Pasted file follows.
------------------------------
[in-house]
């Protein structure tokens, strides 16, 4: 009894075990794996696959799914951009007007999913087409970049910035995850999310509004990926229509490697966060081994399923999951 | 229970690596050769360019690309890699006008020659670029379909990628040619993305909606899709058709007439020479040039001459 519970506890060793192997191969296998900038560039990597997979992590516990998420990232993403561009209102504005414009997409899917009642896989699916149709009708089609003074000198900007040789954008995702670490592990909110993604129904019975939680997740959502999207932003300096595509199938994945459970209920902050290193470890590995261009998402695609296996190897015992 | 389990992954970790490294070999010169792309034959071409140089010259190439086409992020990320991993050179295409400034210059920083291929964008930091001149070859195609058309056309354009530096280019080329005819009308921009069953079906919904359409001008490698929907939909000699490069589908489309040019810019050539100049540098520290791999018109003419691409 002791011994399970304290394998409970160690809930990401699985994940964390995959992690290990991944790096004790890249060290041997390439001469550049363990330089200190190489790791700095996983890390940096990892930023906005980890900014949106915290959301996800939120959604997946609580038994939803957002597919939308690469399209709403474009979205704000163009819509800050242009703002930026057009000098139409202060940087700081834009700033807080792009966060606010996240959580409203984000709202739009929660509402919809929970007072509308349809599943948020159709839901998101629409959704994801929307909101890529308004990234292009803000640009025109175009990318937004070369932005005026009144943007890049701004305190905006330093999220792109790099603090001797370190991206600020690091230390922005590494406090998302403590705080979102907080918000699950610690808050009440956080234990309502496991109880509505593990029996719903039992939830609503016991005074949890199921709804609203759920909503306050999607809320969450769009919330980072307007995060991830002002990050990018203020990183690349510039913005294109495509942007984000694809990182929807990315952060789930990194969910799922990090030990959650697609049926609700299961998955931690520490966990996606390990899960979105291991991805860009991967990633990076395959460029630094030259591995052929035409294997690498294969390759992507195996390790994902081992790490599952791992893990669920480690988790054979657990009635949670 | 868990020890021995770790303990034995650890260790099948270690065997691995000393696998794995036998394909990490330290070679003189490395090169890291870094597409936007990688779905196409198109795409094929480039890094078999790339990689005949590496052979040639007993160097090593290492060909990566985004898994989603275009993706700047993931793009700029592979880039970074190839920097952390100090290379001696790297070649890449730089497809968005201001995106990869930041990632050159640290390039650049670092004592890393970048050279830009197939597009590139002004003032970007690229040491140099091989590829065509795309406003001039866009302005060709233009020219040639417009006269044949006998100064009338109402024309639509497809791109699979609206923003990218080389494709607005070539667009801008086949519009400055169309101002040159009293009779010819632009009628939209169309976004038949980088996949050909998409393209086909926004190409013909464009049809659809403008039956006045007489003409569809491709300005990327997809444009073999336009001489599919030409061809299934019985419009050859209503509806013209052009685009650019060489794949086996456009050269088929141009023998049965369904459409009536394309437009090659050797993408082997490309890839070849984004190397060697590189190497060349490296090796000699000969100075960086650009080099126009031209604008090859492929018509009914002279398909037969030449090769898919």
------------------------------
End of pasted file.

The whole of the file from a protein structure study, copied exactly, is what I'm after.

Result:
[in-house]
């Protein structure tokens, strides 16, 4: 009894075990794996696959799914951009007007999913087409970049910035995850999310509004990926229509490697966060081994399923999951 | 229970690596050769360019690309890699006008020659670029379909990628040619993305909606899709058709007439020479040039001459 519970506890060793192997191969296998900038560039990597997979992590516990998420990232993403561009209102504005414009997409899917009642896989699916149709009708089609003074000198900007040789954008995702670490592990909110993604129904019975939680997740959502999207932003300096595509199938994945459970209920902050290193470890590995261009998402695609296996190897015992 | 389990992954970790490294070999010169792309034959071409140089010259190439086409992020990320991993050179295409400034210059920083291929964008930091001149070859195609058309056309354009530096280019080329005819009308921009069953079906919904359409001008490698929907939909000699490069589908489309040019810019050539100049540098520290791999018109003419691409 002791011994399970304290394998409970160690809930990401699985994940964390995959992690290990991944790096004790890249060290041997390439001469550049363990330089200190190489790791700095996983890390940096990892930023906005980890900014949106915290959301996800939120959604997946609580038994939803957002597919939308690469399209709403474009979205704000163009819509800050242009703002930026057009000098139409202060940087700081834009700033807080792009966060606010996240959580409203984000709202739009929660509402919809929970007072509308349809599943948020159709839901998101629409959704994801929307909101890529308004990234292009803000640009025109175009990318937004070369932005005026009144943007890049701004305190905006330093999220792109790099603090001797370190991206600020690091230390922005590494406090998302403590705080979102907080918000699950610690808050009440956080234990309502496991109880509505593990029996719903039992939830609503016991005074949890199921709804609203759920909503306050999607809320969450769009919330980072307007995060991830002002990050990018203020990183690349510039913005294109495509942007984000694809990182929807990315952060789930990194969910799922990090030990959650697609049926609700299961998955931690520490966990996606390990899960979105291991991805860009991967990633990076395959460029630094030259591995052929035409294997690498294969390759992507195996390790994902081992790490599952791992893990669920480690988790054979657990009635949670 | 868990020890021995770790303990034995650890260790099948270690065997691995000393696998794995036998394909990490330290070679003189490395090169890291870094597409936007990688779905196409198109795409094929480039890094078999790339990689005949590496052979040639007993160097090593290492060909990566985004898994989603275009993706700047993931793009700029592979880039970074190839920097952390100090290379001696790297070649890449730089497809968005201001995106990869930041990632050159640290390039650049670092004592890393970048050279830009197939597009590139002004003032970007690229040491140099091989590829065509795309406003001039866009302005060709233009020219040639417009006269044949006998100064009338109402024309639509497809791109699979609206923003990218080389494709607005070539667009801008086949519009400055169309101002040159009293009779010819632009009628939209169309976004038949980088996949050909998409393209086909926004190409013909464009049809659809403008039956006045007489003409569809491709300005990327997809444009073999336009001489599919030409061809299934019985419009050859209503509806013209052009685009650019060489794949086996456009050269088929141009023998049965369904459409009536394309437009090659050797993408082997490309890839070849984004190397060697590189190497060349490296090796000699000969100075960086650009080099126009031209604008090859492929018509009914002279398909037969030449090769898919």